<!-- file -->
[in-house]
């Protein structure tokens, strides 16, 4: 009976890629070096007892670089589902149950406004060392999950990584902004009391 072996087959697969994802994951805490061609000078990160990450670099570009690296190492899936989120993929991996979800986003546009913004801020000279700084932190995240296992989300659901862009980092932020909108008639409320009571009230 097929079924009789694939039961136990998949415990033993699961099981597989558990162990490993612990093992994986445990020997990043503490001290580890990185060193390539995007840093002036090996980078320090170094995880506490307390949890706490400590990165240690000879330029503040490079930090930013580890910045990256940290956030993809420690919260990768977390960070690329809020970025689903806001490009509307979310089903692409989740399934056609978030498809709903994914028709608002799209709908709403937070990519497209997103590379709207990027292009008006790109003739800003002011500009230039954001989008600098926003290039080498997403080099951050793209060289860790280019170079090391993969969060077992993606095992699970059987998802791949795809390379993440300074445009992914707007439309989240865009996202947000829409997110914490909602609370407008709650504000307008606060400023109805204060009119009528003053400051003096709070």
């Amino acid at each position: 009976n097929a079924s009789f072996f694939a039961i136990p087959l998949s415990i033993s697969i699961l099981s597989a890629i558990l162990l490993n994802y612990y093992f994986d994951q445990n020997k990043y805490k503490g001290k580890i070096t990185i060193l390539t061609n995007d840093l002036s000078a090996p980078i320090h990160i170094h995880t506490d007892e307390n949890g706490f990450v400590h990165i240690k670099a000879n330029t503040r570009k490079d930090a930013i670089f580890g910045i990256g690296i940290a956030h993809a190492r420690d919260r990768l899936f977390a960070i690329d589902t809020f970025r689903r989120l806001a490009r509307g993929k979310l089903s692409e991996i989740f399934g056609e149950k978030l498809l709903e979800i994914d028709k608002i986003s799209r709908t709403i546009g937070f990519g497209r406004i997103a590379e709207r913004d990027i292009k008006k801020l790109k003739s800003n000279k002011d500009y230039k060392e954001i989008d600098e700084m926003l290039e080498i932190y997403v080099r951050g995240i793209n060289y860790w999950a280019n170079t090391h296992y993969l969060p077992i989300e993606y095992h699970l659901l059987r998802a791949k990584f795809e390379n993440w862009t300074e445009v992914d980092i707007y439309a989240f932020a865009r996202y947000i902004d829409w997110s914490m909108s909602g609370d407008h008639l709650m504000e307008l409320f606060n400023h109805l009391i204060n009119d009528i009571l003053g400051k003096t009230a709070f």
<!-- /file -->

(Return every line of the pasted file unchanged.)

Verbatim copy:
[in-house]
């Protein structure tokens, strides 16, 4: 009976890629070096007892670089589902149950406004060392999950990584902004009391 072996087959697969994802994951805490061609000078990160990450670099570009690296190492899936989120993929991996979800986003546009913004801020000279700084932190995240296992989300659901862009980092932020909108008639409320009571009230 097929079924009789694939039961136990998949415990033993699961099981597989558990162990490993612990093992994986445990020997990043503490001290580890990185060193390539995007840093002036090996980078320090170094995880506490307390949890706490400590990165240690000879330029503040490079930090930013580890910045990256940290956030993809420690919260990768977390960070690329809020970025689903806001490009509307979310089903692409989740399934056609978030498809709903994914028709608002799209709908709403937070990519497209997103590379709207990027292009008006790109003739800003002011500009230039954001989008600098926003290039080498997403080099951050793209060289860790280019170079090391993969969060077992993606095992699970059987998802791949795809390379993440300074445009992914707007439309989240865009996202947000829409997110914490909602609370407008709650504000307008606060400023109805204060009119009528003053400051003096709070």
């Amino acid at each position: 009976n097929a079924s009789f072996f694939a039961i136990p087959l998949s415990i033993s697969i699961l099981s597989a890629i558990l162990l490993n994802y612990y093992f994986d994951q445990n020997k990043y805490k503490g001290k580890i070096t990185i060193l390539t061609n995007d840093l002036s000078a090996p980078i320090h990160i170094h995880t506490d007892e307390n949890g706490f990450v400590h990165i240690k670099a000879n330029t503040r570009k490079d930090a930013i670089f580890g910045i990256g690296i940290a956030h993809a190492r420690d919260r990768l899936f977390a960070i690329d589902t809020f970025r689903r989120l806001a490009r509307g993929k979310l089903s692409e991996i989740f399934g056609e149950k978030l498809l709903e979800i994914d028709k608002i986003s799209r709908t709403i546009g937070f990519g497209r406004i997103a590379e709207r913004d990027i292009k008006k801020l790109k003739s800003n000279k002011d500009y230039k060392e954001i989008d600098e700084m926003l290039e080498i932190y997403v080099r951050g995240i793209n060289y860790w999950a280019n170079t090391h296992y993969l969060p077992i989300e993606y095992h699970l659901l059987r998802a791949k990584f795809e390379n993440w862009t300074e445009v992914d980092i707007y439309a989240f932020a865009r996202y947000i902004d829409w997110s914490m909108s909602g609370d407008h008639l709650m504000e307008l409320f606060n400023h109805l009391i204060n009119d009528i009571l003053g400051k003096t009230a709070f």